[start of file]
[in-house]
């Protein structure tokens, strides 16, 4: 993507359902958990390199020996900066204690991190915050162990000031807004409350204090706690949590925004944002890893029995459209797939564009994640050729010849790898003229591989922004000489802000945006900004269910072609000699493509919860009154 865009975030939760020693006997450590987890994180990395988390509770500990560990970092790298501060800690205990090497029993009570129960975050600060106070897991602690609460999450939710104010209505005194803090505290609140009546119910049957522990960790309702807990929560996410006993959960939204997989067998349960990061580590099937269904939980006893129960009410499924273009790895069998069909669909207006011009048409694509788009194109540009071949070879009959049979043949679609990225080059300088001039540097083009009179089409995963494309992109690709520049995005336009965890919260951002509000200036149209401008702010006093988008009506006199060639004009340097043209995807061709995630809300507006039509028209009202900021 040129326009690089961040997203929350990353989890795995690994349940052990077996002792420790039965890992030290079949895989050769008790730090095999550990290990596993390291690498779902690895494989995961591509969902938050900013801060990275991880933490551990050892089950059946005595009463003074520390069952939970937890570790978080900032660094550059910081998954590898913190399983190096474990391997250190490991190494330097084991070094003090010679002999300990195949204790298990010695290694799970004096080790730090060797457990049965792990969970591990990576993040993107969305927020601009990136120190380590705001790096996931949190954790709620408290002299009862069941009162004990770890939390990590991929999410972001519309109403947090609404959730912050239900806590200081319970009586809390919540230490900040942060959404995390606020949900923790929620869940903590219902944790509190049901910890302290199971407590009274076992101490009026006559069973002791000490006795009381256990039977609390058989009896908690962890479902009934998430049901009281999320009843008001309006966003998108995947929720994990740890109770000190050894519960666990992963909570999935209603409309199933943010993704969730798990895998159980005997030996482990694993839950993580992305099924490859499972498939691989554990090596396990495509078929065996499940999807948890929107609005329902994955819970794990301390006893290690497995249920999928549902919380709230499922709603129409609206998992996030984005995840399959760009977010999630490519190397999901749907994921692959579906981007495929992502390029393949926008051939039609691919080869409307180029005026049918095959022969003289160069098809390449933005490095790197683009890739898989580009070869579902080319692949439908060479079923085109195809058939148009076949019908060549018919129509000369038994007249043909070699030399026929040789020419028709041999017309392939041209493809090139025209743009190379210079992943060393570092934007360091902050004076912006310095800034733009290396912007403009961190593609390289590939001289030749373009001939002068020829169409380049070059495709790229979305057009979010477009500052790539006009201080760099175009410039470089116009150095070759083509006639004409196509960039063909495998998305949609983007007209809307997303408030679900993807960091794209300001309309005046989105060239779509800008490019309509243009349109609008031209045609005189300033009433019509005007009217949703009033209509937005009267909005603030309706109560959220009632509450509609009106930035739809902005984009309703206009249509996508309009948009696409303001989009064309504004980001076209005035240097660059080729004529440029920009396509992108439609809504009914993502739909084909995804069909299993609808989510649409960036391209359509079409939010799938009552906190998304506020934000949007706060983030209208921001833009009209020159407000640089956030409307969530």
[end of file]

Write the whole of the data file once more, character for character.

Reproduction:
[in-house]
């Protein structure tokens, strides 16, 4: 993507359902958990390199020996900066204690991190915050162990000031807004409350204090706690949590925004944002890893029995459209797939564009994640050729010849790898003229591989922004000489802000945006900004269910072609000699493509919860009154 865009975030939760020693006997450590987890994180990395988390509770500990560990970092790298501060800690205990090497029993009570129960975050600060106070897991602690609460999450939710104010209505005194803090505290609140009546119910049957522990960790309702807990929560996410006993959960939204997989067998349960990061580590099937269904939980006893129960009410499924273009790895069998069909669909207006011009048409694509788009194109540009071949070879009959049979043949679609990225080059300088001039540097083009009179089409995963494309992109690709520049995005336009965890919260951002509000200036149209401008702010006093988008009506006199060639004009340097043209995807061709995630809300507006039509028209009202900021 040129326009690089961040997203929350990353989890795995690994349940052990077996002792420790039965890992030290079949895989050769008790730090095999550990290990596993390291690498779902690895494989995961591509969902938050900013801060990275991880933490551990050892089950059946005595009463003074520390069952939970937890570790978080900032660094550059910081998954590898913190399983190096474990391997250190490991190494330097084991070094003090010679002999300990195949204790298990010695290694799970004096080790730090060797457990049965792990969970591990990576993040993107969305927020601009990136120190380590705001790096996931949190954790709620408290002299009862069941009162004990770890939390990590991929999410972001519309109403947090609404959730912050239900806590200081319970009586809390919540230490900040942060959404995390606020949900923790929620869940903590219902944790509190049901910890302290199971407590009274076992101490009026006559069973002791000490006795009381256990039977609390058989009896908690962890479902009934998430049901009281999320009843008001309006966003998108995947929720994990740890109770000190050894519960666990992963909570999935209603409309199933943010993704969730798990895998159980005997030996482990694993839950993580992305099924490859499972498939691989554990090596396990495509078929065996499940999807948890929107609005329902994955819970794990301390006893290690497995249920999928549902919380709230499922709603129409609206998992996030984005995840399959760009977010999630490519190397999901749907994921692959579906981007495929992502390029393949926008051939039609691919080869409307180029005026049918095959022969003289160069098809390449933005490095790197683009890739898989580009070869579902080319692949439908060479079923085109195809058939148009076949019908060549018919129509000369038994007249043909070699030399026929040789020419028709041999017309392939041209493809090139025209743009190379210079992943060393570092934007360091902050004076912006310095800034733009290396912007403009961190593609390289590939001289030749373009001939002068020829169409380049070059495709790229979305057009979010477009500052790539006009201080760099175009410039470089116009150095070759083509006639004409196509960039063909495998998305949609983007007209809307997303408030679900993807960091794209300001309309005046989105060239779509800008490019309509243009349109609008031209045609005189300033009433019509005007009217949703009033209509937005009267909005603030309706109560959220009632509450509609009106930035739809902005984009309703206009249509996508309009948009696409303001989009064309504004980001076209005035240097660059080729004529440029920009396509992108439609809504009914993502739909084909995804069909299993609808989510649409960036391209359509079409939010799938009552906190998304506020934000949007706060983030209208921001833009009209020159407000640089956030409307969530």